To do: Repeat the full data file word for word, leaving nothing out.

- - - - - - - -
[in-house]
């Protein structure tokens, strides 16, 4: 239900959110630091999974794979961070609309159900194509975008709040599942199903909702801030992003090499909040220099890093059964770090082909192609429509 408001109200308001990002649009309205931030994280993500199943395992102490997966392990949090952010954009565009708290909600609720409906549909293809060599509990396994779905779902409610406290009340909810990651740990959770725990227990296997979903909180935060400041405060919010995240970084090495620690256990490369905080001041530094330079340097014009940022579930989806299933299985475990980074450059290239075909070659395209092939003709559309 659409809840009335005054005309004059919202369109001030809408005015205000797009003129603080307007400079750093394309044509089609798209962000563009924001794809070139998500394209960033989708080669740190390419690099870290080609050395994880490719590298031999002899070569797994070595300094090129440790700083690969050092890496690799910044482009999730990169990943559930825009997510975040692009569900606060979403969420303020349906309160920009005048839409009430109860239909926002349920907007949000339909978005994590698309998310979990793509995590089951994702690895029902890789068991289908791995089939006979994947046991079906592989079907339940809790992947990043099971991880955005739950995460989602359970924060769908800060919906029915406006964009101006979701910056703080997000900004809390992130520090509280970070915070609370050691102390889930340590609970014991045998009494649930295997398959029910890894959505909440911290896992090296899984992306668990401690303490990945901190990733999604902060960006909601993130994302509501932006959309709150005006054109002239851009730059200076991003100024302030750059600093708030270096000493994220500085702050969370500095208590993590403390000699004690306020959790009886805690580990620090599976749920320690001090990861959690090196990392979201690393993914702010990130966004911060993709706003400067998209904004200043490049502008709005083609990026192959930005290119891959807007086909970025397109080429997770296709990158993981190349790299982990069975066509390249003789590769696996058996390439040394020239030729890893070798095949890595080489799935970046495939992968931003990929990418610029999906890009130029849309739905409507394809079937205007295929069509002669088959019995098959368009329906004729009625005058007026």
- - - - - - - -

[in-house]
């Protein structure tokens, strides 16, 4: 239900959110630091999974794979961070609309159900194509975008709040599942199903909702801030992003090499909040220099890093059964770090082909192609429509 408001109200308001990002649009309205931030994280993500199943395992102490997966392990949090952010954009565009708290909600609720409906549909293809060599509990396994779905779902409610406290009340909810990651740990959770725990227990296997979903909180935060400041405060919010995240970084090495620690256990490369905080001041530094330079340097014009940022579930989806299933299985475990980074450059290239075909070659395209092939003709559309 659409809840009335005054005309004059919202369109001030809408005015205000797009003129603080307007400079750093394309044509089609798209962000563009924001794809070139998500394209960033989708080669740190390419690099870290080609050395994880490719590298031999002899070569797994070595300094090129440790700083690969050092890496690799910044482009999730990169990943559930825009997510975040692009569900606060979403969420303020349906309160920009005048839409009430109860239909926002349920907007949000339909978005994590698309998310979990793509995590089951994702690895029902890789068991289908791995089939006979994947046991079906592989079907339940809790992947990043099971991880955005739950995460989602359970924060769908800060919906029915406006964009101006979701910056703080997000900004809390992130520090509280970070915070609370050691102390889930340590609970014991045998009494649930295997398959029910890894959505909440911290896992090296899984992306668990401690303490990945901190990733999604902060960006909601993130994302509501932006959309709150005006054109002239851009730059200076991003100024302030750059600093708030270096000493994220500085702050969370500095208590993590403390000699004690306020959790009886805690580990620090599976749920320690001090990861959690090196990392979201690393993914702010990130966004911060993709706003400067998209904004200043490049502008709005083609990026192959930005290119891959807007086909970025397109080429997770296709990158993981190349790299982990069975066509390249003789590769696996058996390439040394020239030729890893070798095949890595080489799935970046495939992968931003990929990418610029999906890009130029849309739905409507394809079937205007295929069509002669088959019995098959368009329906004729009625005058007026």